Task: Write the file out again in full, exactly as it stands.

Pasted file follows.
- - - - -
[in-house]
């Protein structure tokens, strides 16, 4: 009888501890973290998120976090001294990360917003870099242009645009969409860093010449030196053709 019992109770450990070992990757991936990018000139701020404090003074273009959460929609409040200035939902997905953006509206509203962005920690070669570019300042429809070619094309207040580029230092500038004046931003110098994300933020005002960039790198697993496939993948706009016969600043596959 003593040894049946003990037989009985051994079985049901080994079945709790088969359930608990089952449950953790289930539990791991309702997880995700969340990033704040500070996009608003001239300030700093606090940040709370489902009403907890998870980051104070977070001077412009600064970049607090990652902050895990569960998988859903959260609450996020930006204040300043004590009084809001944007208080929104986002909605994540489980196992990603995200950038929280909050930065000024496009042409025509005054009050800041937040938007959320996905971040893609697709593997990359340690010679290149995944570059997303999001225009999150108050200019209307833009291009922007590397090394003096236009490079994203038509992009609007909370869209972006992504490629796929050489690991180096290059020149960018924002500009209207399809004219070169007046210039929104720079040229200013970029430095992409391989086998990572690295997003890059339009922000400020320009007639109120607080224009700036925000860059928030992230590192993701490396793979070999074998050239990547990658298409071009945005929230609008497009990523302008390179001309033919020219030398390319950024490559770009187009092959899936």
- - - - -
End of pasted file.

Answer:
[in-house]
């Protein structure tokens, strides 16, 4: 009888501890973290998120976090001294990360917003870099242009645009969409860093010449030196053709 019992109770450990070992990757991936990018000139701020404090003074273009959460929609409040200035939902997905953006509206509203962005920690070669570019300042429809070619094309207040580029230092500038004046931003110098994300933020005002960039790198697993496939993948706009016969600043596959 003593040894049946003990037989009985051994079985049901080994079945709790088969359930608990089952449950953790289930539990791991309702997880995700969340990033704040500070996009608003001239300030700093606090940040709370489902009403907890998870980051104070977070001077412009600064970049607090990652902050895990569960998988859903959260609450996020930006204040300043004590009084809001944007208080929104986002909605994540489980196992990603995200950038929280909050930065000024496009042409025509005054009050800041937040938007959320996905971040893609697709593997990359340690010679290149995944570059997303999001225009999150108050200019209307833009291009922007590397090394003096236009490079994203038509992009609007909370869209972006992504490629796929050489690991180096290059020149960018924002500009209207399809004219070169007046210039929104720079040229200013970029430095992409391989086998990572690295997003890059339009922000400020320009007639109120607080224009700036925000860059928030992230590192993701490396793979070999074998050239990547990658298409071009945005929230609008497009990523302008390179001309033919020219030398390319950024490559770009187009092959899936």